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Numerical methods challenge: Day 15

During October (2017) I will write a program per day for some well-known numerical methods in both Python and Julia. It is intended to be an exercise then don't expect the code to be good enough for real use. Also, I should mention that I have almost no experience with Julia, so it probably won't be idiomatic Julia but more Python-like Julia.

Simpson's rule

Today we have the Simpson's rule. This is another Newton-Cotes formulas, used for numerical integration. Newton-Cotes is related to Lagrange interpolation with equidistant points.

Following are the codes.

Python

from __future__ import division, print_function
import numpy as np


def simps(y, x=None, dx=1.0):
    n = len(y)
    if x is None:
        inte = np.sum(y[0:n-2:2] + 4*y[1:n-1:2] + y[2:n:2])*dx
    else:
        dx = x[1::2] - x[:-1:2]
        inte = np.dot(y[0:n-2:2] + 4*y[1:n-1:2] + y[2:n:2], dx)
    return inte/3


n = 21
x = np.linspace(0, 10, n)
y = np.sin(x)
print(simps(y, x=x))
print(1 - np.cos(10))

with result

1.8397296125
1.83907152908

Julia

function simps(y; x=nothing, dx=1.0)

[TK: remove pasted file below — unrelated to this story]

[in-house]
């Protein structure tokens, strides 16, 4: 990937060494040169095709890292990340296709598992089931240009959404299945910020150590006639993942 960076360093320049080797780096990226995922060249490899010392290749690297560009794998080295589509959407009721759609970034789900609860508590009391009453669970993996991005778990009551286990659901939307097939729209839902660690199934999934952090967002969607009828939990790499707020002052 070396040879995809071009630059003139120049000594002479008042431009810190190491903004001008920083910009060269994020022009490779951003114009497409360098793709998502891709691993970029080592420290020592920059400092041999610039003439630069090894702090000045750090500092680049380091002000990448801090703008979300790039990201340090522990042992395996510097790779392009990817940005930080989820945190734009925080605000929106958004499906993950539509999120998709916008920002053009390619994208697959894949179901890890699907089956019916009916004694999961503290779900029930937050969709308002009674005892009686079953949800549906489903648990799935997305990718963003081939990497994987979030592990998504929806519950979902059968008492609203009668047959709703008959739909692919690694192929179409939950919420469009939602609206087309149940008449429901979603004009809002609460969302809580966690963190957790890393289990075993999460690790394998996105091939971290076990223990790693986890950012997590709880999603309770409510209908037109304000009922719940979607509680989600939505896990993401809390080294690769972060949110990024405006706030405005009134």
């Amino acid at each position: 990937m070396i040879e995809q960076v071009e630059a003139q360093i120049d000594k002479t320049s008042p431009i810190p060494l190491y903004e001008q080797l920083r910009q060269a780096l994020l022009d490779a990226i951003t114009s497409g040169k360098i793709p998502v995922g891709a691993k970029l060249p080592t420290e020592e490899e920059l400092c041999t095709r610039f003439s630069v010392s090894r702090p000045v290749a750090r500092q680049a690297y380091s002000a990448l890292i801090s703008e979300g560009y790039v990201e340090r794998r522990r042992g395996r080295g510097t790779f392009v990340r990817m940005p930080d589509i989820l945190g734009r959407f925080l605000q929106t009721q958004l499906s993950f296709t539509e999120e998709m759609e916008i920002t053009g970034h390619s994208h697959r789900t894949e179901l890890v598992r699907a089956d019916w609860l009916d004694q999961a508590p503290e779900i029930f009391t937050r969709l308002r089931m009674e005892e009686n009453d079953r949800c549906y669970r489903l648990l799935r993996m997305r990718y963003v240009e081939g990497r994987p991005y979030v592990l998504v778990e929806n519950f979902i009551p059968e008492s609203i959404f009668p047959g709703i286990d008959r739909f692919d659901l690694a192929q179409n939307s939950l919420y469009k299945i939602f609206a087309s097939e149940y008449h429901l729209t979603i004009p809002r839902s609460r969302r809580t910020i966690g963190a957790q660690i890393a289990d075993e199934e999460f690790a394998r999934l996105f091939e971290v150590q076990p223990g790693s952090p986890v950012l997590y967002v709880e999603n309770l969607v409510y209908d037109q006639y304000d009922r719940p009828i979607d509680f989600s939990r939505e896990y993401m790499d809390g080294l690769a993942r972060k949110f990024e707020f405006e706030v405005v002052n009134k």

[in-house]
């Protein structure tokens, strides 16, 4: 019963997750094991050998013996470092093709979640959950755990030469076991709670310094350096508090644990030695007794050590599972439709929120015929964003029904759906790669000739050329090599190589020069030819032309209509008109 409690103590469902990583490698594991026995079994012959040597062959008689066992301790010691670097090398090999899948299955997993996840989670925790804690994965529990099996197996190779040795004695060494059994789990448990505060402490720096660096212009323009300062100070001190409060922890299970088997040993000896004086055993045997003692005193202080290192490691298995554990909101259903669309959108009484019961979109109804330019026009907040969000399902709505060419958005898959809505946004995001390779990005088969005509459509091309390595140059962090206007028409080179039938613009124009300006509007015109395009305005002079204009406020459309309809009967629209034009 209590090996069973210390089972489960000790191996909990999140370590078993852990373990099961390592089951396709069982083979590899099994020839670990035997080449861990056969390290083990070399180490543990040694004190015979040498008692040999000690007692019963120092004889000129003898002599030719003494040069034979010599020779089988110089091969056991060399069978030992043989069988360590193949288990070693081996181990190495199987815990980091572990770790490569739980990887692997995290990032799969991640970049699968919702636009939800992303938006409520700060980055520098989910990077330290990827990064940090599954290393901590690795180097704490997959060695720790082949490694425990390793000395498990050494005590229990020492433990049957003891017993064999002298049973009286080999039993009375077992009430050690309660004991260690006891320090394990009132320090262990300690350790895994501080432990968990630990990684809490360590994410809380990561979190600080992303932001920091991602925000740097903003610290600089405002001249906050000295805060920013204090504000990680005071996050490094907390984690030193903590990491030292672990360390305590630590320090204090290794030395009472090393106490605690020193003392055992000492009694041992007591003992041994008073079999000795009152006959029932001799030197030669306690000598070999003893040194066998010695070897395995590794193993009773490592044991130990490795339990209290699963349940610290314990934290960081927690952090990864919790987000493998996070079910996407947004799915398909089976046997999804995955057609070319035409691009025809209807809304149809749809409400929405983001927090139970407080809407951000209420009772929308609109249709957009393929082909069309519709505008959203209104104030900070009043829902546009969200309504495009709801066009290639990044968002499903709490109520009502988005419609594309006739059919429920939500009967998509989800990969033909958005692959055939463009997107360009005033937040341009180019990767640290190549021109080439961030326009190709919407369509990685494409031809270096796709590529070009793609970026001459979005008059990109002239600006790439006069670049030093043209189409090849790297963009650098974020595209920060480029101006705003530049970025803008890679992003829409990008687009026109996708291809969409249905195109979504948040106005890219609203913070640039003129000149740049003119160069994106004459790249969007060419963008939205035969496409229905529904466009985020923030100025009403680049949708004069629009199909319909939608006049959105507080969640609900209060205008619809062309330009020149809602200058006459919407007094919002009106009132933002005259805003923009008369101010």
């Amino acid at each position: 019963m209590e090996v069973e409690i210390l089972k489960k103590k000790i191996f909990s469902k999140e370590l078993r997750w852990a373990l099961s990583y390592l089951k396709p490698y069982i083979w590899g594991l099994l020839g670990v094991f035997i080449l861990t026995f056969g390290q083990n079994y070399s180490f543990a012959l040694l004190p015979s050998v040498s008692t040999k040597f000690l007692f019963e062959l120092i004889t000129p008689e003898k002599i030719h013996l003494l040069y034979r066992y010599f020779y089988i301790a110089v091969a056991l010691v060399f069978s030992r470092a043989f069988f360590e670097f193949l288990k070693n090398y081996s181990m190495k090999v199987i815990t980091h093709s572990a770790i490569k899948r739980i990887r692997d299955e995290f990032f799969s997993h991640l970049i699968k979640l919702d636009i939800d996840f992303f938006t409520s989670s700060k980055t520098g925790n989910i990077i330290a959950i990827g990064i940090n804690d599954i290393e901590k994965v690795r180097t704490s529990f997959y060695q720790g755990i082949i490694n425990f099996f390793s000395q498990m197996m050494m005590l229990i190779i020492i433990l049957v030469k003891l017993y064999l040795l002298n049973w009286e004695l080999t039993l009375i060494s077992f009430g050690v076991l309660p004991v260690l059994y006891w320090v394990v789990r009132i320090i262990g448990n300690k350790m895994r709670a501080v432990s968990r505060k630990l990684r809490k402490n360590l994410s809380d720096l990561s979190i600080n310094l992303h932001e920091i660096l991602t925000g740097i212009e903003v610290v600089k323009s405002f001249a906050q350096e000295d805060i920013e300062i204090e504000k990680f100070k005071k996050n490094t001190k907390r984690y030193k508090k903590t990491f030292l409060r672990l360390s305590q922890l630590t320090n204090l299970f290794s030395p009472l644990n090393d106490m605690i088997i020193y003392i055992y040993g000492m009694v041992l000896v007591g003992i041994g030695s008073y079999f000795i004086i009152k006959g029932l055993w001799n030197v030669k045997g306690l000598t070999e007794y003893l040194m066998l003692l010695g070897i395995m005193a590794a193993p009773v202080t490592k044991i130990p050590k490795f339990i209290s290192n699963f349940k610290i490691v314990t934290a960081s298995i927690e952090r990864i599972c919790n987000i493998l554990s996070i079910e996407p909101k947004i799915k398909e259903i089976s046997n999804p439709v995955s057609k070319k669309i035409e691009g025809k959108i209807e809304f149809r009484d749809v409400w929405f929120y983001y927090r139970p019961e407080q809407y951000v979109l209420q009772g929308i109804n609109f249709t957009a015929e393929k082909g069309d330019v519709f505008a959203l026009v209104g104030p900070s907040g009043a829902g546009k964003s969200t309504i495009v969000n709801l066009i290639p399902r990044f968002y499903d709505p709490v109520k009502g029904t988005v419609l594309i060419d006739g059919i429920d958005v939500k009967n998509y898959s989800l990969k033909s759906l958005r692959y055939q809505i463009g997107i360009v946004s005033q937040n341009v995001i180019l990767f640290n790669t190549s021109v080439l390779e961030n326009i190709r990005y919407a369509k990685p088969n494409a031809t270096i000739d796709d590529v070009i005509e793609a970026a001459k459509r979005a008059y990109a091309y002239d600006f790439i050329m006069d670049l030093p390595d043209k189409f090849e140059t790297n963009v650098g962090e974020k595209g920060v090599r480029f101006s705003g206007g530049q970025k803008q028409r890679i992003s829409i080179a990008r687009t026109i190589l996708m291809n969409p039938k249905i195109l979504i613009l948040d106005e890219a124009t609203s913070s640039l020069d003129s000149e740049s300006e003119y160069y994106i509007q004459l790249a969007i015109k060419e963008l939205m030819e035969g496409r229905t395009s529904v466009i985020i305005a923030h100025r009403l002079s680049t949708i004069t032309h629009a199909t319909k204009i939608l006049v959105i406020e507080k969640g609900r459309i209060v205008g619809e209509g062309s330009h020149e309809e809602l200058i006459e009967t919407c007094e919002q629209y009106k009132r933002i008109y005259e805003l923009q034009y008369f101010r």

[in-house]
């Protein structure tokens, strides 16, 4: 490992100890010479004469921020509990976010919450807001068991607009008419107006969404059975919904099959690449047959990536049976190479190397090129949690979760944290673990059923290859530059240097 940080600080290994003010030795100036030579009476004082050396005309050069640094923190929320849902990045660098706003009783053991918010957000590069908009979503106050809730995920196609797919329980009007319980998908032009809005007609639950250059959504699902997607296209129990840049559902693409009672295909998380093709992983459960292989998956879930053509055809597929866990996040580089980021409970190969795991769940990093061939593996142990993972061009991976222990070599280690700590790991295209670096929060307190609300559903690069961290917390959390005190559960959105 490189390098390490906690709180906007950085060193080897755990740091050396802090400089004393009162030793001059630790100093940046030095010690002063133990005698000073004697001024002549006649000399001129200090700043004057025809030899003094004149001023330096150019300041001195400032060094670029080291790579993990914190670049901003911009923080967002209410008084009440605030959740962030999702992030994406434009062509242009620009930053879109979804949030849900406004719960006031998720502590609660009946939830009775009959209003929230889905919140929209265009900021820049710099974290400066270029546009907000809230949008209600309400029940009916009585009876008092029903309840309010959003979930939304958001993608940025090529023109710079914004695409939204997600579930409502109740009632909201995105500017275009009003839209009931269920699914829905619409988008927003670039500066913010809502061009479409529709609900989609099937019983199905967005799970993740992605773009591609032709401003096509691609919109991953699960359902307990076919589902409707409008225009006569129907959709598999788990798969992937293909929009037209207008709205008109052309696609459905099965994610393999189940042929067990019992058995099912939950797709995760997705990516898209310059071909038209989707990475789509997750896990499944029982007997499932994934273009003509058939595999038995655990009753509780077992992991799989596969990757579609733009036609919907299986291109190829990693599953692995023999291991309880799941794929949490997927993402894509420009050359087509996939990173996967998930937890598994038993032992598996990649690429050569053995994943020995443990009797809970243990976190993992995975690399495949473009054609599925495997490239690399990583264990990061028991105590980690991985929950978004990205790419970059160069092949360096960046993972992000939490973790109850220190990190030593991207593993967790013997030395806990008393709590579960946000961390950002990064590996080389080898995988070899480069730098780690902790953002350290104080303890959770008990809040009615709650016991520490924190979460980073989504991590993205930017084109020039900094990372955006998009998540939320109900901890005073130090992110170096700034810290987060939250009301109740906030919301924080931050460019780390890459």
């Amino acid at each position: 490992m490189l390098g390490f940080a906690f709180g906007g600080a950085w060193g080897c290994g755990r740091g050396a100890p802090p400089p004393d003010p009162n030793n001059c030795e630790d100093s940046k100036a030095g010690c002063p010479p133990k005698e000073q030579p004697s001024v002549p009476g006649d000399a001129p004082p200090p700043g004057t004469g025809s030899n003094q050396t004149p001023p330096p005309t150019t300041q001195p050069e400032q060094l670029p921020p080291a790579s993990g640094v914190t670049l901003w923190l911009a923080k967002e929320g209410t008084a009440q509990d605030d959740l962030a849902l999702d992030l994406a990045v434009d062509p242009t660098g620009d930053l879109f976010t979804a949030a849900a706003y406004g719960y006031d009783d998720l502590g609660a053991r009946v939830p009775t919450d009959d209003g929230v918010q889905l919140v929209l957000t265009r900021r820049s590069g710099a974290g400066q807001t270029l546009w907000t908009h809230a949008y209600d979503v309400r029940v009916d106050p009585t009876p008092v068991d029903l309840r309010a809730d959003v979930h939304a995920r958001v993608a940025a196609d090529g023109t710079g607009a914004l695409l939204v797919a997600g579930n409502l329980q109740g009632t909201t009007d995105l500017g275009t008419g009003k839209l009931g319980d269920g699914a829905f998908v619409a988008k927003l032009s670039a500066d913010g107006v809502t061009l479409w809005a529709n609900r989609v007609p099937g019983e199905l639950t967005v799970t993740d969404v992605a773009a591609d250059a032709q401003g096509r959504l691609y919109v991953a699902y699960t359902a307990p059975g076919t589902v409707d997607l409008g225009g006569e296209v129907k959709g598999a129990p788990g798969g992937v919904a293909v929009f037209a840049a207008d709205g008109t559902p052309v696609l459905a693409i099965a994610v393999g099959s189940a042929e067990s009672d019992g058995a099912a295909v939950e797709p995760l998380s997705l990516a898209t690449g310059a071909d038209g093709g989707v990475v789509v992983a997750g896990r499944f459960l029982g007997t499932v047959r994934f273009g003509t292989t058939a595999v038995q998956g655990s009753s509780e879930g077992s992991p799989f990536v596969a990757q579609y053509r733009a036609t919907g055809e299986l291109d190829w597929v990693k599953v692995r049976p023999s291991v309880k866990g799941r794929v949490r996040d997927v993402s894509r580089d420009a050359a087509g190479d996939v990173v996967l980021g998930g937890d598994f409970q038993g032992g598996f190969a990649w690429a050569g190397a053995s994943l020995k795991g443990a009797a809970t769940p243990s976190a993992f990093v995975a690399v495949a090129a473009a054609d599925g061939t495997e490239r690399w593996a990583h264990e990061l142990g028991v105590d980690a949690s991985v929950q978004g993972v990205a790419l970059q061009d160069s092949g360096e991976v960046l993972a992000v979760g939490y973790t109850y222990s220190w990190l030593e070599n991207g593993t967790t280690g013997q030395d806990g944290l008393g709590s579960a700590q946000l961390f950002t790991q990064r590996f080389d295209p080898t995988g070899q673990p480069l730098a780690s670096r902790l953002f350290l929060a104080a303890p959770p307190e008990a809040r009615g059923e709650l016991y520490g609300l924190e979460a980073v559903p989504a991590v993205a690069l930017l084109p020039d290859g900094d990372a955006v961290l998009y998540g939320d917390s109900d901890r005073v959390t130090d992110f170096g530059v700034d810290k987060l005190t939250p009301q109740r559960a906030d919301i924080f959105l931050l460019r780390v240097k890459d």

n = length(y)
    if x == nothing
        inte = sum(y[1:2:n-2] + 4*y[2:2:n-1] + y[3:2:n])*dx
    else
        dx = x[2:2:end] - x[1:2:end-1]
        inte = (y[1:2:n-2] + 4*y[2:2:n-1] + y[3:2:n])' * dx
    end
    return inte/3
end


n = 21
x = linspace(0, 10, n)
y = sin.(x)
println(simps(y, x=x))
println(1 - cos(10))
1.8397296124951257
1.8390715290764525

Comparison Python/Julia

Regarding number of lines we have: 19 in Python and 17 in Julia. The comparison in execution time is done with %timeit magic command in IPython and @benchmark in Julia.

For Python:

%timeit simps(y, x=x)

with result

100000 loops, best of 3: 13.8 µs per loop

For Julia:

@benchmark simps(y, x=x)

with result

BenchmarkTools.Trial:
  memory estimate:  1.23 KiB
  allocs estimate:  14
  --------------
  minimum time:     1.117 μs (0.00% GC)
  median time:      1.200 μs (0.00% GC)
  mean time:        1.404 μs (7.04% GC)
  maximum time:     222.286 μs (96.45% GC)
  --------------
  samples:          10000
  evals/sample:     10

In this case, we can say that the Python code is 10 times slower than Julia.

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